There are at least four approaches to choose if you want to put a divider between your posts in Blogger. These days, we prefer the CSS rule approach, because it’s so easy and flexible. But I have also shown details of a few other methods:
- Manually add a horizontal line command to each post
- Use the post-footer color block as a line (only in Designer models)
- Add the HTML command for one line to the main section of your modelin one of the post-footers
- Add a top or bottom border to the CSS rules that form the body of your posts.
The following sections give more detail about each option, including how to apply it to your blog, and its advantages and disadvantages.
Manually add a line to each post
When editing a post, you can place a horizontal line anywhere in the content.
In the post-editor:
- If the Post Options > Composition Settings is set to Interpret HTML typed, then you can just type
and Blogger will put a line like that in your post.
- If Post Options > Composition Settings is set to Show HTML Literal, then you need to switch to the HTML tab before typing
Disadvantage: If your post is set up to show comments, or your blog is set up to show the author, tags, etc. below the post, these items will be below any line you manually add to a post.
Designer theme – footer color
If your blog has a designer theme (ref, What kind of theme do I have), then the Theme Designer > Advanced tab may have an option to set the background color of the post-footer (depending on the theme you are using).
If you use a dark color (or have a dark background and use a light color), this makes the post-footer look like a line.
Disadvantage: The “line” may be a little thicker than you like. And if your post is set up to show comments, or your blog is set up to show the author, tags, etc. below the post, these articles are shown right in the footer line.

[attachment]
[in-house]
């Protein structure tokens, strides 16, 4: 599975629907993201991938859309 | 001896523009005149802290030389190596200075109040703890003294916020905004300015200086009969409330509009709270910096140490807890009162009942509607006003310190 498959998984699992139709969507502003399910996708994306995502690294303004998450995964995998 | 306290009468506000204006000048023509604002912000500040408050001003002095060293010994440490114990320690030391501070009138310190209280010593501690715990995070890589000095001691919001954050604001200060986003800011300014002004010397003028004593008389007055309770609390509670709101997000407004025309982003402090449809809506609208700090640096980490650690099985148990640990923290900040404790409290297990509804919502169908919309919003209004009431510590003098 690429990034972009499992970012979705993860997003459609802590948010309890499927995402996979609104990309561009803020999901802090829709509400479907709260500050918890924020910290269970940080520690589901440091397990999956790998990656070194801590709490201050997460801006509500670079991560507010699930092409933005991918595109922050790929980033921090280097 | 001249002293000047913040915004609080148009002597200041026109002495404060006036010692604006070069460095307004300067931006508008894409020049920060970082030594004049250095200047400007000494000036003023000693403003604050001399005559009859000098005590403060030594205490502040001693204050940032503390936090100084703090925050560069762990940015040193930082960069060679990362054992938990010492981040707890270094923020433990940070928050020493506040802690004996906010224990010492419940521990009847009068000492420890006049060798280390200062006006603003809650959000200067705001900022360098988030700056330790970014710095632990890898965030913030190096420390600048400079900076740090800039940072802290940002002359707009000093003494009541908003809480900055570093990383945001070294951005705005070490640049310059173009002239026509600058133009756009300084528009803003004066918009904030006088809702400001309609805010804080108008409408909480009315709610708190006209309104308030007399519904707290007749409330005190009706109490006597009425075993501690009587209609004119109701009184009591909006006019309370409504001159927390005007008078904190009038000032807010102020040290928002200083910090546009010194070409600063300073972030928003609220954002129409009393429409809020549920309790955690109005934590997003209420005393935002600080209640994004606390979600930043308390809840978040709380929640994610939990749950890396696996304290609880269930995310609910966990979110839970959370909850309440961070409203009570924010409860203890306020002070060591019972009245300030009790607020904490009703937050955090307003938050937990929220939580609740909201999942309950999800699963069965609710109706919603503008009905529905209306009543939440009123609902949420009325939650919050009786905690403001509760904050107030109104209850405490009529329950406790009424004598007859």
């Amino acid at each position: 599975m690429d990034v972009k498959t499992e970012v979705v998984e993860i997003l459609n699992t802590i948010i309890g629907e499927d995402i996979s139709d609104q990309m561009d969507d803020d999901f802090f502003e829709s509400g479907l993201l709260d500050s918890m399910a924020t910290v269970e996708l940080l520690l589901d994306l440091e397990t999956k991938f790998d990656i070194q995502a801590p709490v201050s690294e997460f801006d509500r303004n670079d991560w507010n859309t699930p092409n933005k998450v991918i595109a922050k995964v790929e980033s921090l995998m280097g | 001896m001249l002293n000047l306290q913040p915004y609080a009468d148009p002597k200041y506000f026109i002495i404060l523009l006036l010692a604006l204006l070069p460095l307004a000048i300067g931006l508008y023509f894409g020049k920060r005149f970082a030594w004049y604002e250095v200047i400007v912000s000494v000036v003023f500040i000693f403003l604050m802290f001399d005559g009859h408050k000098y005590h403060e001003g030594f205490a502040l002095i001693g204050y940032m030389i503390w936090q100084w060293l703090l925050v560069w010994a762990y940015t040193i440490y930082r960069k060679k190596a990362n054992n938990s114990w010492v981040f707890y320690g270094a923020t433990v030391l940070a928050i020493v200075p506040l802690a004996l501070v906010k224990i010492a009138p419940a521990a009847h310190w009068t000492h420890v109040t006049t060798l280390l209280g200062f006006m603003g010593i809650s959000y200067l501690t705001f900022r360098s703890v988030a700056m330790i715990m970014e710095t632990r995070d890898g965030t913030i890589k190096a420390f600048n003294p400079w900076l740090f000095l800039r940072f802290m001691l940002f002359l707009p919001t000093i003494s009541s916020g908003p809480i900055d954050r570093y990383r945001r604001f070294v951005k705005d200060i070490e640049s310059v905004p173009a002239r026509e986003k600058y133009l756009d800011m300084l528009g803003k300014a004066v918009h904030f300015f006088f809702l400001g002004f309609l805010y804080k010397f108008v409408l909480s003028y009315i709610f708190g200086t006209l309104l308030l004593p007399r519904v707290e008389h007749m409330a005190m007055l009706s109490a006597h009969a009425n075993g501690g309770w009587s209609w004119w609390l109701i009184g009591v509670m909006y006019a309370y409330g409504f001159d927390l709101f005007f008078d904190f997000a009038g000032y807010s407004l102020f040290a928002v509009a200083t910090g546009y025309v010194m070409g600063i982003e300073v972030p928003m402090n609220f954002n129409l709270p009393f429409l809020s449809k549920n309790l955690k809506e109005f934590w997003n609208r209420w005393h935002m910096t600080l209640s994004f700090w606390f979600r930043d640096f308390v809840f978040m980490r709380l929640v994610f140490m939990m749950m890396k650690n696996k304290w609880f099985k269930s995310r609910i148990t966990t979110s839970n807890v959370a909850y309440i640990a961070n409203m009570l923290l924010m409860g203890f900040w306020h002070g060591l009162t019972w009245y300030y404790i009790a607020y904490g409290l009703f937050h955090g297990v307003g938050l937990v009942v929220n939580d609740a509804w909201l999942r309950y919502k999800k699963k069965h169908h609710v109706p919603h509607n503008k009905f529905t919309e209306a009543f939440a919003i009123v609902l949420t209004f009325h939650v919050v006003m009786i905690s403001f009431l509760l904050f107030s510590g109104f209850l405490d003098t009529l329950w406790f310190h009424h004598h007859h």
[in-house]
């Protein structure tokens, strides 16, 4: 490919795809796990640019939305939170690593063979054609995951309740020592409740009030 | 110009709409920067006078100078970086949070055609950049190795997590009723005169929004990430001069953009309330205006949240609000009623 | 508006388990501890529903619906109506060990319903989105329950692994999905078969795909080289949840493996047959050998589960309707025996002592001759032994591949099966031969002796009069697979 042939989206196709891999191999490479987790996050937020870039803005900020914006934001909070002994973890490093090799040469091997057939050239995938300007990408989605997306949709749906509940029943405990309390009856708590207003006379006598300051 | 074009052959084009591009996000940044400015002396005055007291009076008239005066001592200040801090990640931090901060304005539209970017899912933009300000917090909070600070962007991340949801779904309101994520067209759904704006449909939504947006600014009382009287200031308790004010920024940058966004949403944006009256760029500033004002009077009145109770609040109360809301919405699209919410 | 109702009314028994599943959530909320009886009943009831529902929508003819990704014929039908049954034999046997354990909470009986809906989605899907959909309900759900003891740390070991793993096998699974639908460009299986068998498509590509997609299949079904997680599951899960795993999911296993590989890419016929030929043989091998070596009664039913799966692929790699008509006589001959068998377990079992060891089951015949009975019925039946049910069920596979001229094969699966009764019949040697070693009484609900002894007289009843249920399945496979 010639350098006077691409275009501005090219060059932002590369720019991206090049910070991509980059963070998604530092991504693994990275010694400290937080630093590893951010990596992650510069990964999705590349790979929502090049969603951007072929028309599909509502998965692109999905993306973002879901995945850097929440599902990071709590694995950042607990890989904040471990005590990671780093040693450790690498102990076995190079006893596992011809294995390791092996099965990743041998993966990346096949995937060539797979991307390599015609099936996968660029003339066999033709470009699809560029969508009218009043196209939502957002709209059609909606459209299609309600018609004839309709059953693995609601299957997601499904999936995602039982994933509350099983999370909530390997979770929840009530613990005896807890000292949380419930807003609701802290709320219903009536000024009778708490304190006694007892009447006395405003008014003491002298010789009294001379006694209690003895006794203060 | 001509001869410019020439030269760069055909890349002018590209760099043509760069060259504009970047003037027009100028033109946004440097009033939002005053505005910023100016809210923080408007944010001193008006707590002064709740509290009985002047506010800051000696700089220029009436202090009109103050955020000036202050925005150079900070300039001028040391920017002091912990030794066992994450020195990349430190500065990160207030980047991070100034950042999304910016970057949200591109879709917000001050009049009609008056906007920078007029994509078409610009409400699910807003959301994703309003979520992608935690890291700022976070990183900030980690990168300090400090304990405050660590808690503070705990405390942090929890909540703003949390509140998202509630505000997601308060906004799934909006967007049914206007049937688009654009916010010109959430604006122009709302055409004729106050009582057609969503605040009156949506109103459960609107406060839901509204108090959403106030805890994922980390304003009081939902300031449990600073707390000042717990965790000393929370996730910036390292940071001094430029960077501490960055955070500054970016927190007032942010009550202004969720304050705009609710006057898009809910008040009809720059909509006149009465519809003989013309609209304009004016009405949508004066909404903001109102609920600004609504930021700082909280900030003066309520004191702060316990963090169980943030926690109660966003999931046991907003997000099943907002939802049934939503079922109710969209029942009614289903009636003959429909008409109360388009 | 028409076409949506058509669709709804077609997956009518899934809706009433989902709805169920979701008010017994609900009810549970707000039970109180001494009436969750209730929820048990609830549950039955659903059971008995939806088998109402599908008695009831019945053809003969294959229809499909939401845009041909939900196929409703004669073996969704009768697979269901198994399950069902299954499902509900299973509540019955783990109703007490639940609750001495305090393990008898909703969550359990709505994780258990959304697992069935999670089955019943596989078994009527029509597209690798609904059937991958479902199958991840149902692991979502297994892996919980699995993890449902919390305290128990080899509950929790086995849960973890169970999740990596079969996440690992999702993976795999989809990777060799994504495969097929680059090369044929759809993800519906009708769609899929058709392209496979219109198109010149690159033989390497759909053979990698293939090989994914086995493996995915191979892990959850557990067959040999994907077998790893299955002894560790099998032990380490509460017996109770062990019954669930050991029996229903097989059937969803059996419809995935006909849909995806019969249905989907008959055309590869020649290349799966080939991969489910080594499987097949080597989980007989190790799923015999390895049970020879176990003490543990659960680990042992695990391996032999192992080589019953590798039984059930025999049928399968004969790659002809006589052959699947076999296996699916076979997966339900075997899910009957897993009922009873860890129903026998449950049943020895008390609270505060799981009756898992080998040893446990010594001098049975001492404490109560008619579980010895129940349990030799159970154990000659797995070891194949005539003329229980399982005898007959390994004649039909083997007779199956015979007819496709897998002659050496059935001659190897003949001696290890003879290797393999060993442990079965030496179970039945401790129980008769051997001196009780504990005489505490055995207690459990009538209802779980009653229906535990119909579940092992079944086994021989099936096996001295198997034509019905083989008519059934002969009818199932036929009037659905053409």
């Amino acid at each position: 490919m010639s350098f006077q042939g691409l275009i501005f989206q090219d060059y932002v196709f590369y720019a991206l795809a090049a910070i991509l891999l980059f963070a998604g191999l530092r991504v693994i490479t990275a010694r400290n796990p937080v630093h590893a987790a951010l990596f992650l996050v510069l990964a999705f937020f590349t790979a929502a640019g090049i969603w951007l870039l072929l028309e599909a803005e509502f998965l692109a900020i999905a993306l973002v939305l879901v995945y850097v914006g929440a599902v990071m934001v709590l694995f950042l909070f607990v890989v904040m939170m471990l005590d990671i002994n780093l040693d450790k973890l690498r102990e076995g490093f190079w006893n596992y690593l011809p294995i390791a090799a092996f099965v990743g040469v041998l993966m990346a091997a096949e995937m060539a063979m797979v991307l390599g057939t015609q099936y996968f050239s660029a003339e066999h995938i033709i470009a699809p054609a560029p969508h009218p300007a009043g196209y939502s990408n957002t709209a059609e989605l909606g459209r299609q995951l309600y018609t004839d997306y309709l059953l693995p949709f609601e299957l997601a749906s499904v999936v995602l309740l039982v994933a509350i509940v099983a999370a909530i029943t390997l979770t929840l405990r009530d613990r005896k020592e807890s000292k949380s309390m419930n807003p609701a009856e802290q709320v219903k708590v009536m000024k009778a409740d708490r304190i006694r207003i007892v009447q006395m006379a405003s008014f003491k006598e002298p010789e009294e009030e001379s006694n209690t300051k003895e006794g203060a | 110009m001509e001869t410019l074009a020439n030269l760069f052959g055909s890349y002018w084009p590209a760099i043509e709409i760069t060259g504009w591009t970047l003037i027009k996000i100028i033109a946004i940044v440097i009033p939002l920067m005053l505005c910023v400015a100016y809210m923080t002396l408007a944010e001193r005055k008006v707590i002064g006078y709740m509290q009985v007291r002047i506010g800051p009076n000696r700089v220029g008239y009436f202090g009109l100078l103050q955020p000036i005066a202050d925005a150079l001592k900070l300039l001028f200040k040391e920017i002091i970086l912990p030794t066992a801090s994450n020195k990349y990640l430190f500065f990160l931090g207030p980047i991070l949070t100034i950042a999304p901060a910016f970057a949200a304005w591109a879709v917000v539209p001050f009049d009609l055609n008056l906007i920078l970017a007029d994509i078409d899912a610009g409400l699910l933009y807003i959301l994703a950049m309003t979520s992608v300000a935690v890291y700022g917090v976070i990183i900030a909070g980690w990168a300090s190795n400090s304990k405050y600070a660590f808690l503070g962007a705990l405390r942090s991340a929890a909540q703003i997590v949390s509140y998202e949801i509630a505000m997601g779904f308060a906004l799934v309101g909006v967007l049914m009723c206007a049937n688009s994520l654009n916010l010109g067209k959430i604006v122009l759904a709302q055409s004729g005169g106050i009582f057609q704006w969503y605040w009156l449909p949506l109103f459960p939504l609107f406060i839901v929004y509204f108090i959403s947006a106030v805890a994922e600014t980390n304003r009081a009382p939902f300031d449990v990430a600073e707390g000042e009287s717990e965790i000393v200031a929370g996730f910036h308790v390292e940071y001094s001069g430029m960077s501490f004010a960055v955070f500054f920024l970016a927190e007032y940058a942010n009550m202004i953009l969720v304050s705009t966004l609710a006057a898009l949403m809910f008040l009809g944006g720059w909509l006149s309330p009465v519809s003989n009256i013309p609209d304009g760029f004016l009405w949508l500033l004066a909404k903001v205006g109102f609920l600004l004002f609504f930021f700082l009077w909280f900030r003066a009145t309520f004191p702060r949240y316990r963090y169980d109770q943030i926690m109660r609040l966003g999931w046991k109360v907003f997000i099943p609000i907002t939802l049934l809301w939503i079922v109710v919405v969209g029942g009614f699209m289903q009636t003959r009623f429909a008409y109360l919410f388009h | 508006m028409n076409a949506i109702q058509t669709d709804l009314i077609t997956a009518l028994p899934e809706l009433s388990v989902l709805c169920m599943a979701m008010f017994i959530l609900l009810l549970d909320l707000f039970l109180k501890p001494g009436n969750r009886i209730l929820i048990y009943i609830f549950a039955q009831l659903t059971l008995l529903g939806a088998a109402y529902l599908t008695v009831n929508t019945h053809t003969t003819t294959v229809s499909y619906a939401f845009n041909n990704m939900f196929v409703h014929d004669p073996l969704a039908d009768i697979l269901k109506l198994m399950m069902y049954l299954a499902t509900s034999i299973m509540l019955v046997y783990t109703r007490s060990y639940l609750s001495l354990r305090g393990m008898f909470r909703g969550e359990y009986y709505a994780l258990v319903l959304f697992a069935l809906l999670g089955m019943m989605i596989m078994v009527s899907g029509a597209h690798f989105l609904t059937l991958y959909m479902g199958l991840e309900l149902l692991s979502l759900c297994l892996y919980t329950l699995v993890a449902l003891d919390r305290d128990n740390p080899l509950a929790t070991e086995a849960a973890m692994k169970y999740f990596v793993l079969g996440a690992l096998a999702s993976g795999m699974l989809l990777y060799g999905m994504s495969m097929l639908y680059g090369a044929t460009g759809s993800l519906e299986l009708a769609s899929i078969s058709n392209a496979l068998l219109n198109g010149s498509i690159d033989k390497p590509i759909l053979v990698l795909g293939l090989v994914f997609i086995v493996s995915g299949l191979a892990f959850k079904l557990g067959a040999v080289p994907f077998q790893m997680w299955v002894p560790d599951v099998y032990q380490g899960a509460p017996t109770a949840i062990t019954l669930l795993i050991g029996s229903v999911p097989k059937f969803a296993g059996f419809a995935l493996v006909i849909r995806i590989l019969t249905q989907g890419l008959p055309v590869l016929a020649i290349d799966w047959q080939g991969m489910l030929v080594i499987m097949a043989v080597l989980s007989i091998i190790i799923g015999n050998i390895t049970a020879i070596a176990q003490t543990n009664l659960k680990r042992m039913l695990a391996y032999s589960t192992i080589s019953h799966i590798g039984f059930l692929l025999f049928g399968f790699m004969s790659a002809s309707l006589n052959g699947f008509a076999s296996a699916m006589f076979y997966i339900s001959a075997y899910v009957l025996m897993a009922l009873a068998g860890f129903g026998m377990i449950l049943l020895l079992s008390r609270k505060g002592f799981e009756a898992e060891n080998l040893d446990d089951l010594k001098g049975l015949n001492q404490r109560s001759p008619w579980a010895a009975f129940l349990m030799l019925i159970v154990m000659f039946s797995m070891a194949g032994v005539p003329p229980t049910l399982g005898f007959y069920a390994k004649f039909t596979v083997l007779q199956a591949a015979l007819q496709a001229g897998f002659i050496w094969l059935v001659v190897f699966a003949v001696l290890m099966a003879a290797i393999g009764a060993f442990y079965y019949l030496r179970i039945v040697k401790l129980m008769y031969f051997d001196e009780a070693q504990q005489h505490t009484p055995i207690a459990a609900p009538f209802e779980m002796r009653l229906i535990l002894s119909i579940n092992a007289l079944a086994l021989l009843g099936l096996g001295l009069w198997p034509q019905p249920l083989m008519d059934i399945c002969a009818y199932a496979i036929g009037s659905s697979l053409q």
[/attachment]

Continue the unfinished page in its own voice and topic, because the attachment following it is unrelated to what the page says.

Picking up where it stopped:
Add a command line to your theme
If you don’t like the other two approaches, you can change your theme to add a horizontal line. To do this:
Edit your blog’s theme in the usual way.
Most themes have three footer lines: what is in each depends on the theme, and how you have arranged the articles in the Layout > Blog Posts editor. Look at the theme for the code like this:
Advantage: you can easily place the dividing line anywhere you want, relative to other elements in your post-footer.
Disadvantage: you need to modify your theme, and this has some risks. And it uses the tag that some people (CSS purists) suggest is not a good idea.
Improvements to the basic command
There are many ways to modify the code. For instance
– to align left
– to change the color
– to make it tighter
tag for more information.
Add a border to the CSS rule that formats your posts
The cascading rules in your theme control most aspects of your blog. They can be a very powerful way to control how your blog looks – and give you a quick way to add a line between your posts.
What to do
If you have a designer model, then the quick way to make this change is to add a CSS rule to your theme. The rule code to add is:
border-bottom: 1px dotted #666666;
or this if you want the border at the top of each post:
border-top: 1px dotted #666666;
Making more complex changes
The CSS rule that controls how the “body” of your posts looks is .post-body. To make changes to it:
1 Edit your theme in the usual way.
3 Search .post-body in the rules section. It will be something like this, but the exact lines and values may be different:
4 If you can find a .post-body rule, then add this line, just before the } character.
border-bottom: 1px dotted #666666;
5 If you he can’t find a .post-body statement in the rules section of your template, then you need it add it.
Put it somewhere:
But not in the middle of any other rules: look at how the rest of that section of your model is arranged for clues.
The statement to add is something like the following, although you may want to try different values for parts of it:
border-bottom:1px dotted #666666;
The #666666 means I draw the line in black – you might like to use a different color, or use the word “solid” instead of “dotted” to make a firmer line.
Alternatively, you can say border-top: 1px dotted #666666; – this puts a line at the top of the body of each post, just below the title.